Contribution on the Relation of Homeopathy to the Sciences (1904)


We should not stop until we have proven a few medicines as carefully as Natrium -mur. and Sulphur, for instance, not that I would imply that the well proven remedies are now commonly prescribed to their limit….


Our Materia Medica is growing, perhaps not as rapidly as in the days when fewer remedies were in use, for the very good reason that our needs are not as pressing as those of our forefathers. They builded well, albeit not as extensively as might be wished; but then one or two generations could not do everything, else had they made us idlers and good for nothings, and we have enough such weighing us down now.

Most of the later remedies have been experimented with in a very desultory fashion, and theft pathogeneses abound in meaningless generalities that lead nowhere and are often worse than useless; such things do not work to our advantage, but they rather encourage idle speculation and guesswork. The only thing that has saved this work from total oblivion is the fact that it comes more or less under the eye of an immeasurably larger number of clinicians than was formerly the case, and if the fragmentary provings contain a grain of truth, however small, it is sure to be found and used. But consider the tremendous waste of time and effort and the immense number of useless, if not harmful, prescriptions that are involved in this very tedious process, which after all differs from the allopathic procedure only by a hair’s breadth. lf such be our methods all excuse for separate existence has vanished, and it were better to return to the empirical methods that palliate acute diseases, and in lieu of curing chronic ones consign them to the hygienist.

Of course, all of us resort to the general storehouse of medical knowledge for various things we may need, and these fragments come in to fill the small niches in our practice in many ways. But I am much afraid that from occupying a very subordinate place in the homeopathists work they have, among a very large class advanced to the first position and have gradually supplanted the legitimate application of the law of similia, greatly to the detriment of the patient and the demoralisation of the physician.

It may be accepted as a general proposition that such practices are patch work and seldom strike at the fundamental disease, to say nothing of eradicating the underlying miasms, which is, of course, entirely beyond their sphere of influence. For this purpose it is necessary to fall back on the antipsorics, whose number is as yet somewhat limited and their scope therefore not what in the future I hope it may be. The time is ripe for a further extension of deep acting pathogeneses, and such as have given us a hint of their possible future usefulness should be thoroughly proven.

It is quite possible that we have had enough of generalisations and the spreading of a little knowledge over a vast surface, and it is high time that a little deeper work be done. We should not stop until we have proven a few medicines as carefully as Natrium -mur. and Sulphur, for instance, not that I would imply that the well proven remedies are now commonly prescribed to their limit, for such is not the case among the general run of practitioners, who, alas, it seems, seldom look into our textbooks on Materia Medica after leaving college. This is in part due to the glamour and glitter of surgical achievements, which lure many an incompetent into a field where talents of the highest order only can hope to arrive at even a measurable success; it is perhaps easy to say that such material will yield even less honour to Homeopathy; but this can, in the nature of the case, be but partially true, as their devotion to our school, if consistent, would at least have the negative merit of not destroying their patients by poorly considered cuttings, and would leave them in a position to make many incidental cures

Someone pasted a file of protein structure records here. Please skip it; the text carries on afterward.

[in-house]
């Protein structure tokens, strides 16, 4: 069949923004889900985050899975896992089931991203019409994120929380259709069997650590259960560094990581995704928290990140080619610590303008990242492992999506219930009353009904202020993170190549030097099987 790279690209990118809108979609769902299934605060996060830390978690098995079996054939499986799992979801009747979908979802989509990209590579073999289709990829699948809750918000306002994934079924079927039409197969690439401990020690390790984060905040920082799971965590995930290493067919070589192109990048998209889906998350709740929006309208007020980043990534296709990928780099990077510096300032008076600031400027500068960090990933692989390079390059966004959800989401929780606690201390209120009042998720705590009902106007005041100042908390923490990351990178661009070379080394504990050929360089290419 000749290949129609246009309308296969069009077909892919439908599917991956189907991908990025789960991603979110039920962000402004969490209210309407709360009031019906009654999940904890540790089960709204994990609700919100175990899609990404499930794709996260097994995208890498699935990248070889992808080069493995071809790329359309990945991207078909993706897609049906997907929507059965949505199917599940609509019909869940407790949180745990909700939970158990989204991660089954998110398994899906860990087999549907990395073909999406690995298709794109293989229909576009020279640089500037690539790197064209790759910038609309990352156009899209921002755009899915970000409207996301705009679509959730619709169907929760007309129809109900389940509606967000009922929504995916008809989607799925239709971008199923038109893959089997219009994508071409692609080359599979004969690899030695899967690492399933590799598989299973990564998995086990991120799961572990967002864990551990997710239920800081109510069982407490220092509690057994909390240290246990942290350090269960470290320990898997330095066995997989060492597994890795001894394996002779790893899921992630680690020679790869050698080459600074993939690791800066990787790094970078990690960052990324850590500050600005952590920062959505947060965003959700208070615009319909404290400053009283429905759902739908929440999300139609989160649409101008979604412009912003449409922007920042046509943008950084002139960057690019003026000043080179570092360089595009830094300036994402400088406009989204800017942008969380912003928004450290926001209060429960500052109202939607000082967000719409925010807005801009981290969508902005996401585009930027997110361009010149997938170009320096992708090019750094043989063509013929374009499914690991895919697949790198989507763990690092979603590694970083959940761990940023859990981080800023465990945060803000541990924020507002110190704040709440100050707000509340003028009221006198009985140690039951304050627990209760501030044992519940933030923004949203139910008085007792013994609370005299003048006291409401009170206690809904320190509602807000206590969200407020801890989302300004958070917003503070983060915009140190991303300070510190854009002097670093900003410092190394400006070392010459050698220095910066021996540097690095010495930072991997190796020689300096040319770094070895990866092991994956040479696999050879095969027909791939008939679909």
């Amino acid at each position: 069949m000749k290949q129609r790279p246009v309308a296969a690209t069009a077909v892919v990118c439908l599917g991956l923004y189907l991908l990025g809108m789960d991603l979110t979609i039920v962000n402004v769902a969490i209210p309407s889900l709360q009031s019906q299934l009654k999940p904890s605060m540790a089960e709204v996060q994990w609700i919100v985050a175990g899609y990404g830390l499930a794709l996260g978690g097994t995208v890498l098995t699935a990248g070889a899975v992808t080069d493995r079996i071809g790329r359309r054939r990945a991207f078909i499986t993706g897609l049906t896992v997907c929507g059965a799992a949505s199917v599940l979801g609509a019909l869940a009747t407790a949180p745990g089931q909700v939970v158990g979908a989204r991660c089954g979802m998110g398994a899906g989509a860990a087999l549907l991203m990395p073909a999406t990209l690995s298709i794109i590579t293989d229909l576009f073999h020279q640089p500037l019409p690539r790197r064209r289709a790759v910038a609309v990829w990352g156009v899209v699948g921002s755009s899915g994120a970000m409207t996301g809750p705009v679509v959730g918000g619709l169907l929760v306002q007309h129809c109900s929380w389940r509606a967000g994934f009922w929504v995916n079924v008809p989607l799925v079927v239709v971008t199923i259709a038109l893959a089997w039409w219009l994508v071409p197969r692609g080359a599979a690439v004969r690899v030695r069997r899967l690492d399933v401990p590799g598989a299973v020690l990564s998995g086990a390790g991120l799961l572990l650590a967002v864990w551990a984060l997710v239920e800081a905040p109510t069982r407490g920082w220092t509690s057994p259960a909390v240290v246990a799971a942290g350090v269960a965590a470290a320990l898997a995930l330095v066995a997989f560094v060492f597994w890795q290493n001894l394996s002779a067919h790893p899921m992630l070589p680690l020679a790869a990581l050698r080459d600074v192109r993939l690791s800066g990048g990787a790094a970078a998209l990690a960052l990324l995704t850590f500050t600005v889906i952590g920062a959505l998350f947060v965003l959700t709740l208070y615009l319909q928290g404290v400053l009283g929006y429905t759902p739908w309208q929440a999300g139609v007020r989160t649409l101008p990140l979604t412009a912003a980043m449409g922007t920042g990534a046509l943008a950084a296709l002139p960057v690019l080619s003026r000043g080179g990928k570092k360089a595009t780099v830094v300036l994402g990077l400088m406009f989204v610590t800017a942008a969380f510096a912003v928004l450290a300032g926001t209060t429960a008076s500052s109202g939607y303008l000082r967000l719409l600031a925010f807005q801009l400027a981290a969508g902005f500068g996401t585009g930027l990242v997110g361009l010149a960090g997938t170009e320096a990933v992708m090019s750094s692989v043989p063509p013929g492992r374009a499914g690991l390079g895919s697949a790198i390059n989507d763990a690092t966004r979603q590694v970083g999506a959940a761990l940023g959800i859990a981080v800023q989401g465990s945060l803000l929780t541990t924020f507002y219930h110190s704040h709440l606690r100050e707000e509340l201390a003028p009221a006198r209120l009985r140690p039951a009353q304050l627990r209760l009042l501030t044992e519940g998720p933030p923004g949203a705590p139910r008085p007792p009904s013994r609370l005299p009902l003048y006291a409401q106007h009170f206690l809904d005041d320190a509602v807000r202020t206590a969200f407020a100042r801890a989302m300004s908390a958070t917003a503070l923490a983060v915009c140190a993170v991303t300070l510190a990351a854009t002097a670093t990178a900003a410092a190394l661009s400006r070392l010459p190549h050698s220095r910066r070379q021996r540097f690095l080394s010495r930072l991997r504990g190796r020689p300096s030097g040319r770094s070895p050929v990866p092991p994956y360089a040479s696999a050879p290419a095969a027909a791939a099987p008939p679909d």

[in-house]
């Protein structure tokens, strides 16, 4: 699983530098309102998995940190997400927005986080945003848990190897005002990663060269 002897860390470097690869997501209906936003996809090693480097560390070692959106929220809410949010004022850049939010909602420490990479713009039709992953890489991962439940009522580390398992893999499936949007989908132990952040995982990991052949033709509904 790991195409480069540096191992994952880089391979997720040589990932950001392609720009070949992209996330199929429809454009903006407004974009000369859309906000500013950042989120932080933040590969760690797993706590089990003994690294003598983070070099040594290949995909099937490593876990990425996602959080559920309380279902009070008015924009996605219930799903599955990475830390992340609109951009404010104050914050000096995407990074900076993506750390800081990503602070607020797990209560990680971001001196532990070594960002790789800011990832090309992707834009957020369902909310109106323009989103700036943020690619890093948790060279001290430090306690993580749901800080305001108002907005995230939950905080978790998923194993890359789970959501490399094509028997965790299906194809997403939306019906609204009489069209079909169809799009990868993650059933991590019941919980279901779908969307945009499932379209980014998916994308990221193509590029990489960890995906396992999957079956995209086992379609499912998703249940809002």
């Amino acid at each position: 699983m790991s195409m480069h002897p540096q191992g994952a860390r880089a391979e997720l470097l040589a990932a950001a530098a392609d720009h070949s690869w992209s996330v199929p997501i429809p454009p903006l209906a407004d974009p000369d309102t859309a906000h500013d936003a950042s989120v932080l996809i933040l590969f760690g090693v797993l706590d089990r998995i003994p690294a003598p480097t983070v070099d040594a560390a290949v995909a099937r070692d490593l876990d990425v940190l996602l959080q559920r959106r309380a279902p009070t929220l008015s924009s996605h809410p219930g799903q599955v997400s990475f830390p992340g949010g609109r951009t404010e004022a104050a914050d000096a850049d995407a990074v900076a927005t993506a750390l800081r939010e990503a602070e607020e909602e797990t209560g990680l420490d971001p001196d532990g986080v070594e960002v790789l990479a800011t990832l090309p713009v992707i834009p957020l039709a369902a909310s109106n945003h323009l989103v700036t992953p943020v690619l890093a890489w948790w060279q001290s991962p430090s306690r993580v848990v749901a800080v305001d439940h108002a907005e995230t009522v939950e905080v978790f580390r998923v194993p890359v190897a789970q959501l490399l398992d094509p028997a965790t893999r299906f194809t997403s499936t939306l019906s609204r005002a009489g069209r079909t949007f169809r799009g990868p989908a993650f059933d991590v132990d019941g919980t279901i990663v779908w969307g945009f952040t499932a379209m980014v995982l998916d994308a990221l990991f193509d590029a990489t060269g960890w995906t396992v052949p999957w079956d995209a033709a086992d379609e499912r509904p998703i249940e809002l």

In making provings a definite and systematic method should be followed, in order that the finished work may, by its symmetry, appeal to the trained mind as something in itself the result of care and thought. As a suggestion I will illustrate the matter with a rough diagram, intended as a guide by which the symptoms may be systematised for study, or it may be used as a guide in following an analytical study of a given case through the repertories.

Now, all these are distinct groups around which certain symptoms revolve in a more or less orderly manner, expressing themselves as an individual phase of the disordered life force; and right here is where the specificists fall down by treating these isolated groups as though they constituted the whole disease, because perchance they are most in evidence. No greater mistake could be made. But this is digressing somewhat. The concrete expressions of each group naturally fit into each other, forming the separate pieces which go to make the whole mosaic of the disease and lacking parts mar the picture in proportion to their absence or indistinctness.

C.M. Boger
Cyrus Maxwell Boger 5/ 13/ 1861 "“ 9/ 2/ 1935
Born in Western Pennsylvania, he graduated from the Philadelphia College of Pharmacy and subsequently Hahnemann Medical College of Philadelphia. He moved to Parkersburg, W. Va., in 1888, practicing there, but also consulting worldwide. He gave lectures at the Pulte Medical College in Cincinnati and taught philosophy, materia medica, and repertory at the American Foundation for Homoeopathy Postgraduate School. Boger brought BÅ“nninghausen's Characteristics and Repertory into the English Language in 1905. His publications include :
Boenninghausen's Characteristics and Repertory
Boenninghausen's Antipsorics
Boger's Diphtheria, (The Homoeopathic Therapeutics of)
A Synoptic Key of the Materia Medica, 1915
General Analysis with Card Index, 1931
Samarskite-A Proving
The Times Which Characterize the Appearance and Aggravation of the Symptoms and their Remedies